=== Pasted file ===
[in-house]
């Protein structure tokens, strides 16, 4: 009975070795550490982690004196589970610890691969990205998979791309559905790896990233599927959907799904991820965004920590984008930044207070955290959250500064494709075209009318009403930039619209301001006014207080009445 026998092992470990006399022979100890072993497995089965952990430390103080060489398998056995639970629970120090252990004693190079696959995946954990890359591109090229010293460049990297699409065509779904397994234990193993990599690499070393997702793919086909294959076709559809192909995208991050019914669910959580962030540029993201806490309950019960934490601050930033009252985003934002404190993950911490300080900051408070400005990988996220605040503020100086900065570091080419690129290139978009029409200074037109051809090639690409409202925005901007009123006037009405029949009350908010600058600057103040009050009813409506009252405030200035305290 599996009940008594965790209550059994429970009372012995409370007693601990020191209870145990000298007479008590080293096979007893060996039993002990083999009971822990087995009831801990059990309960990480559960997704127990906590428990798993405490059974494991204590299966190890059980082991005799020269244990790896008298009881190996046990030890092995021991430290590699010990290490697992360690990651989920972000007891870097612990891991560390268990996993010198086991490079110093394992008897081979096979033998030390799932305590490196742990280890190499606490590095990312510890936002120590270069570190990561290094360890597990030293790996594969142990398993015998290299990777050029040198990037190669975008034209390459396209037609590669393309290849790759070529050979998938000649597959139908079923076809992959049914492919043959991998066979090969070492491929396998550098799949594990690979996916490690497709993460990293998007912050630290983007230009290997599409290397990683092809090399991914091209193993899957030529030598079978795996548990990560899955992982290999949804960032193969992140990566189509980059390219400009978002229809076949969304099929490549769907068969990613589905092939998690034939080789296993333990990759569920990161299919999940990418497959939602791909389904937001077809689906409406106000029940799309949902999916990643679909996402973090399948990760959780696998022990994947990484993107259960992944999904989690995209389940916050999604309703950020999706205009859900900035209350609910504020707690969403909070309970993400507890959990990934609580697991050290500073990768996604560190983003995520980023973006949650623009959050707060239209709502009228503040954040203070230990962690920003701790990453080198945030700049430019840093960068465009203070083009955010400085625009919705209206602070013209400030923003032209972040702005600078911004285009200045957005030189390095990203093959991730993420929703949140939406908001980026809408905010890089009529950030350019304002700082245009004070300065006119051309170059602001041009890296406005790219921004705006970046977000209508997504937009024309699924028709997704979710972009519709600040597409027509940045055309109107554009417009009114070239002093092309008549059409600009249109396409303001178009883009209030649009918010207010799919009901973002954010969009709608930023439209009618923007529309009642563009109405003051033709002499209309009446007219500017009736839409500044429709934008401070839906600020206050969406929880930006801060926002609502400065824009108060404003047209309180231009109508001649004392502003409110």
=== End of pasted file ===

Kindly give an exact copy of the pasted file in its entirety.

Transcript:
[in-house]
């Protein structure tokens, strides 16, 4: 009975070795550490982690004196589970610890691969990205998979791309559905790896990233599927959907799904991820965004920590984008930044207070955290959250500064494709075209009318009403930039619209301001006014207080009445 026998092992470990006399022979100890072993497995089965952990430390103080060489398998056995639970629970120090252990004693190079696959995946954990890359591109090229010293460049990297699409065509779904397994234990193993990599690499070393997702793919086909294959076709559809192909995208991050019914669910959580962030540029993201806490309950019960934490601050930033009252985003934002404190993950911490300080900051408070400005990988996220605040503020100086900065570091080419690129290139978009029409200074037109051809090639690409409202925005901007009123006037009405029949009350908010600058600057103040009050009813409506009252405030200035305290 599996009940008594965790209550059994429970009372012995409370007693601990020191209870145990000298007479008590080293096979007893060996039993002990083999009971822990087995009831801990059990309960990480559960997704127990906590428990798993405490059974494991204590299966190890059980082991005799020269244990790896008298009881190996046990030890092995021991430290590699010990290490697992360690990651989920972000007891870097612990891991560390268990996993010198086991490079110093394992008897081979096979033998030390799932305590490196742990280890190499606490590095990312510890936002120590270069570190990561290094360890597990030293790996594969142990398993015998290299990777050029040198990037190669975008034209390459396209037609590669393309290849790759070529050979998938000649597959139908079923076809992959049914492919043959991998066979090969070492491929396998550098799949594990690979996916490690497709993460990293998007912050630290983007230009290997599409290397990683092809090399991914091209193993899957030529030598079978795996548990990560899955992982290999949804960032193969992140990566189509980059390219400009978002229809076949969304099929490549769907068969990613589905092939998690034939080789296993333990990759569920990161299919999940990418497959939602791909389904937001077809689906409406106000029940799309949902999916990643679909996402973090399948990760959780696998022990994947990484993107259960992944999904989690995209389940916050999604309703950020999706205009859900900035209350609910504020707690969403909070309970993400507890959990990934609580697991050290500073990768996604560190983003995520980023973006949650623009959050707060239209709502009228503040954040203070230990962690920003701790990453080198945030700049430019840093960068465009203070083009955010400085625009919705209206602070013209400030923003032209972040702005600078911004285009200045957005030189390095990203093959991730993420929703949140939406908001980026809408905010890089009529950030350019304002700082245009004070300065006119051309170059602001041009890296406005790219921004705006970046977000209508997504937009024309699924028709997704979710972009519709600040597409027509940045055309109107554009417009009114070239002093092309008549059409600009249109396409303001178009883009209030649009918010207010799919009901973002954010969009709608930023439209009618923007529309009642563009109405003051033709002499209309009446007219500017009736839409500044429709934008401070839906600020206050969406929880930006801060926002609502400065824009108060404003047209309180231009109508001649004392502003409110």